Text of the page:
About saying ‘me’ differently

I was really puzzled when I realized the amount of interest (and feedback) I had the other day with a piece written for Publishers Weekly about how autobiographies are classified in different ways in the AngloSaxon world, and in the rest of Europe:

While Americans and Brits expect writers of autobiographies to say the truth, somehow, in France, Spain or Germany, those same books are routinely classified as fiction.

Think of German Nobel laureate Gunter Grass’s autobiography “Peeling the Onion”, which was released last week and promoted with a talk between Grass and Norman Mailer in New York, a book reveiling the fact of Grass, the moralist, having been a member of Nazi Waffen SS as a youth, which of course was listed as fiction in Germany last year. Or even more stunning, John Grisham’s The Invisible Man, an essay against the death penalty – again read as a book of fiction in Europe due to the author being a writer of novels primarily. 

One of my interview partners for the piece, Bernhard Fetz, a Vienna-based researcher with the Austrian National Library, and a specialist in the genre, pointed to a pretty  complex set of traditions beneath the odd differences in classification, as he told me:

“The differences of perception go back to antagonistic traditions in philosophy and cultural history: While Germany, or France, have a mostly idealist tradition in culture, Britain, and hence the U.S., have always had a more pragmatic approach. Essays by Jean-Jacques Rousseau, or Goethe, always combined factual accounts with personal intuitions and selfreflections of the author, giving autobiographies also a political angle by defining a life story as exemplary for a nation. The Anglo-Saxon tradition was instead much more and much earlier influenced by science, and therefore supposed to rely on facts, and less on intentions, Fetz says.

Amazing, I think, and you understand why reading the same book in different cultural surroundings may provide a very different read (and understanding) indeed!

My loss

I don’t need to tell you more than the fact that I lost almost my entire virtual capital on the betting scheme for the Ingeborg Bachman award (see previous post), while the crowd at large narrowed their focus in an impressive curve steadily onto the winner Lutz Seiler (hence giving up in continuous, yet opportunistic – oh yes! – moves on its initial hero who was PeterLicht, a writer performer who wouldn’t reveil his face to cameras).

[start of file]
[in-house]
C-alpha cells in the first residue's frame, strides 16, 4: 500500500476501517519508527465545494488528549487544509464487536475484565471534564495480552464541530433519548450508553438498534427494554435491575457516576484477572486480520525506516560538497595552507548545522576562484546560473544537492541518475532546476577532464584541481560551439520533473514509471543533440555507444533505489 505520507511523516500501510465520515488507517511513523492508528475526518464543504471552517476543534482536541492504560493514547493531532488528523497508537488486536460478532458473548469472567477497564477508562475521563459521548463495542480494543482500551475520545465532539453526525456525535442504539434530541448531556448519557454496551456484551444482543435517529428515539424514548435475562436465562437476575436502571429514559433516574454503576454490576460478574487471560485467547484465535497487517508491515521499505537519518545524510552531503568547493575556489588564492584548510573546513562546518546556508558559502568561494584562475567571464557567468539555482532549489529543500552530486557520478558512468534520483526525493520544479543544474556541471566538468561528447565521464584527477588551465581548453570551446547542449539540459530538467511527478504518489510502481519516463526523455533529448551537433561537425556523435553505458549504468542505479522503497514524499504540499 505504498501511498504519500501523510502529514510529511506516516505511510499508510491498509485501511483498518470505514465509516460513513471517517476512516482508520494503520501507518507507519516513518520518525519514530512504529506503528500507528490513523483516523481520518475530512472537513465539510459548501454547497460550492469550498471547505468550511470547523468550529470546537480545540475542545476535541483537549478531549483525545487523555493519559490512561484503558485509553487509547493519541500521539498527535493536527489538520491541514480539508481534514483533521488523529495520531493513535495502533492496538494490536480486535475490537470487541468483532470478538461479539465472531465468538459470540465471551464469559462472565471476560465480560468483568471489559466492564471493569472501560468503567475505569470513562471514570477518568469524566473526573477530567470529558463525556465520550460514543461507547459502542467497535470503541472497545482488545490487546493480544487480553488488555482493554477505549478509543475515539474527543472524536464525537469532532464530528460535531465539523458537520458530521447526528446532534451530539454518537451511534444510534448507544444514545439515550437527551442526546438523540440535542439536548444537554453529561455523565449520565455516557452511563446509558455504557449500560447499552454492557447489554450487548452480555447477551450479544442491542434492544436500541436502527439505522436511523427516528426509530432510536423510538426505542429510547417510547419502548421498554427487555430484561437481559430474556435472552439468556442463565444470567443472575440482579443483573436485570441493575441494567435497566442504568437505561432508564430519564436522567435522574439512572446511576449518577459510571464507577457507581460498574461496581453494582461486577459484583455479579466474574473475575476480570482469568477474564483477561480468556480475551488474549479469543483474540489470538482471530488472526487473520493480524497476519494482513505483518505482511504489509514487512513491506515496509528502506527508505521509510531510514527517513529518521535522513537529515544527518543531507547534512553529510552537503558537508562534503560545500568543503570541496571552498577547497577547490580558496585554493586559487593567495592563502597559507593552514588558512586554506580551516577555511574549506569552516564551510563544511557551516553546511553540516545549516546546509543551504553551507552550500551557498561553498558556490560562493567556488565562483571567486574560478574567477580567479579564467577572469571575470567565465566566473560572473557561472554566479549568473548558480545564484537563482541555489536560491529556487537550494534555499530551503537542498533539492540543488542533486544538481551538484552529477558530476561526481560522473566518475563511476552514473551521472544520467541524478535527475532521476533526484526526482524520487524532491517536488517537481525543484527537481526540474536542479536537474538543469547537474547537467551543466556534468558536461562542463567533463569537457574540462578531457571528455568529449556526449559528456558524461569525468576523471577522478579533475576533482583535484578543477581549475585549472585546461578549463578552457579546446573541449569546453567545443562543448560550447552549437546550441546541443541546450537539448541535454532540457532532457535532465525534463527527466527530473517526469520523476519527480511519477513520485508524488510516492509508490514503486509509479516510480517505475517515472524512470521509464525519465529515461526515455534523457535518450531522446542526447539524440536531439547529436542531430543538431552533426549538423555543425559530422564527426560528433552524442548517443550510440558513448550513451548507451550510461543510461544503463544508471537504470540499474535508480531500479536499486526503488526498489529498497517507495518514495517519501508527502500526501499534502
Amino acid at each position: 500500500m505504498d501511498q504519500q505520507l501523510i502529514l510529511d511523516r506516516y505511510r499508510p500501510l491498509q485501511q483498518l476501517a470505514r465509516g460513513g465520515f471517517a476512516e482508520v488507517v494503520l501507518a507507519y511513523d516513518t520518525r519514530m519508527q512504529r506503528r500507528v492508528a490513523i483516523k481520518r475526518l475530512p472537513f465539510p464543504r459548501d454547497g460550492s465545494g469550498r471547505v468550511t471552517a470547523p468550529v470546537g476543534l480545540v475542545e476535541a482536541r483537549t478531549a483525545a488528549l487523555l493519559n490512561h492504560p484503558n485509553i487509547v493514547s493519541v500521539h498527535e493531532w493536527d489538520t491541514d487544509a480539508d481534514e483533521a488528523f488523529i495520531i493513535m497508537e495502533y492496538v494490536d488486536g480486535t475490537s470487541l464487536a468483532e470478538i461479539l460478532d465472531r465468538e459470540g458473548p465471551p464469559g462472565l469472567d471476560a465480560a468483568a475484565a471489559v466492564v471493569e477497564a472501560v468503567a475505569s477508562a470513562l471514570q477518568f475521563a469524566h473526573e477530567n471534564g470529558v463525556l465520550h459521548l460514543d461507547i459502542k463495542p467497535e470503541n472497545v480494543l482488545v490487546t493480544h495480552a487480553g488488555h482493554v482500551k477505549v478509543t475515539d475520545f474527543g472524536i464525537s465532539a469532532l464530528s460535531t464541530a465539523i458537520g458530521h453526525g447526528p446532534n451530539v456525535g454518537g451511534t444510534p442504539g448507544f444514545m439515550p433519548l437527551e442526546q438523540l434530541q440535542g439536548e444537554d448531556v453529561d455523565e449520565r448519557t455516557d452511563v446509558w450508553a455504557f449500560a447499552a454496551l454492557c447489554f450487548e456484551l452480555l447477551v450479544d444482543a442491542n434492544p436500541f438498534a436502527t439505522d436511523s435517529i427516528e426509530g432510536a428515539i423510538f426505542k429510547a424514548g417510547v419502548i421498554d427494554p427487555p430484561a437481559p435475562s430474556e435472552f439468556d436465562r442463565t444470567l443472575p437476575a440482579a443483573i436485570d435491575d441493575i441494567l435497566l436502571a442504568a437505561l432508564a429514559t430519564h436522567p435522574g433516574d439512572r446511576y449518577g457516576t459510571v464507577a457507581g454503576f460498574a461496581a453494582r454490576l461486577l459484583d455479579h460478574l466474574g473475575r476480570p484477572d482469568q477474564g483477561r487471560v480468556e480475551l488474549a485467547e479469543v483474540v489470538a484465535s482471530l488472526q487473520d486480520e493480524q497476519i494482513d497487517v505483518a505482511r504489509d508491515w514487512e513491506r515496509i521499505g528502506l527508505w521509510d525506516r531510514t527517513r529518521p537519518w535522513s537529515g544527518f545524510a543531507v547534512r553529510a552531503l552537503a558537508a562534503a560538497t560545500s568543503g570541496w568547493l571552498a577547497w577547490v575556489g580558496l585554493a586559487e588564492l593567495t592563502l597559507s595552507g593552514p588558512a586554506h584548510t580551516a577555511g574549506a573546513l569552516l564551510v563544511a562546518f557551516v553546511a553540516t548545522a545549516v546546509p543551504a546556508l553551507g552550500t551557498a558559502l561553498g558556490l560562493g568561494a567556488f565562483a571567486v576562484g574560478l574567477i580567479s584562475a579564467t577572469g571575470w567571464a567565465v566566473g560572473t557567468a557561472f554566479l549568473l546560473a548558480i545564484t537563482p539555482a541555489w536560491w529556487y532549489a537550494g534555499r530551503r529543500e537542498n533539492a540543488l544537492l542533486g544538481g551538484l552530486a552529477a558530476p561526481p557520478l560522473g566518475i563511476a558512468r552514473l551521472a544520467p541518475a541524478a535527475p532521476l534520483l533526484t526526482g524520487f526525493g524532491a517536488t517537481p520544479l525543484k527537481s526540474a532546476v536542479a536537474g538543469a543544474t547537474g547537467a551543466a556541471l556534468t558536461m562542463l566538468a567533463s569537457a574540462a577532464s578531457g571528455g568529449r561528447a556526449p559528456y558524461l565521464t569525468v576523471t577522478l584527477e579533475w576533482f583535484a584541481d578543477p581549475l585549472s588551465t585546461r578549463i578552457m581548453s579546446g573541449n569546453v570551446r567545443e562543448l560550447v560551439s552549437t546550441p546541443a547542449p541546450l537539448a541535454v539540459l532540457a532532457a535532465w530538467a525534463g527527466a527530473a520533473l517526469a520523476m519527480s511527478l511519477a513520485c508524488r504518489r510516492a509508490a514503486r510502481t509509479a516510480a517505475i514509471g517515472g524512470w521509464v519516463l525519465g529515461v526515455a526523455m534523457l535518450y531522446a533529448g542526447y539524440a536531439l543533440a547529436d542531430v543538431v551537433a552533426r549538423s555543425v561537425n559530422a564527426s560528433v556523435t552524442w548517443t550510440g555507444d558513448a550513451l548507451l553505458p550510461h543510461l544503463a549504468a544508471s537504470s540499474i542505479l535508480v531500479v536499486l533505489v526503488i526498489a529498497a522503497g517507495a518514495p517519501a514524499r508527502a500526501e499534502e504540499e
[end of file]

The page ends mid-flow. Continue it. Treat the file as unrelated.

In fact we know about the impressive likelyhood of such crowds to demonstrate their collective wisdome since the mid / late 1990s when similar betting schemes proved to be usually more successful e.g. in predicting the outcome of general elections.

But what does that mean to all of us experts, in one field or another! Hélas, aren’t we happy to be asked for our insights every once in a while nevertheless? Lucky us.

Those literary values – revisited

Over dinner – or, if you prefer, during the past hour or so – I lost roughly 10 percent of my literary capital.

Initially, I had 5000 $, provided by Riesenmaschine, a Berlin based fancy blog, to bet on the outcome of what is still probably the strangest annual event in literature in the German speaking sphere, the Ingeborg Bachmann Reading and Award: One and a half dozen of mostly young writers (young= 1 to 3 books published, on average) read an unpublished chapter before a jury of literary critics (and these critics have also nominated the authors – so they also compete, sort of) and an interested audience in arena like setting. The reading authors are – sometimes pretty harshly – reviewed live, in front of the audience and TV cameras (yes, the entire event is broadcast live by a public culture channel in Austria and Germany), and at the end, one is declared the year’s Ingeborg Bachmann winner, and a few more get additional awards and recognition – or, if they crash, they can nosedive their career.

The event is the most hated literary encounter for over 2 decades now, and still alive, and everybody who wants to be somebody in literature, goes there, ready to get badly hurt, or, like in a lotery, become the unlikely winner against all the odds.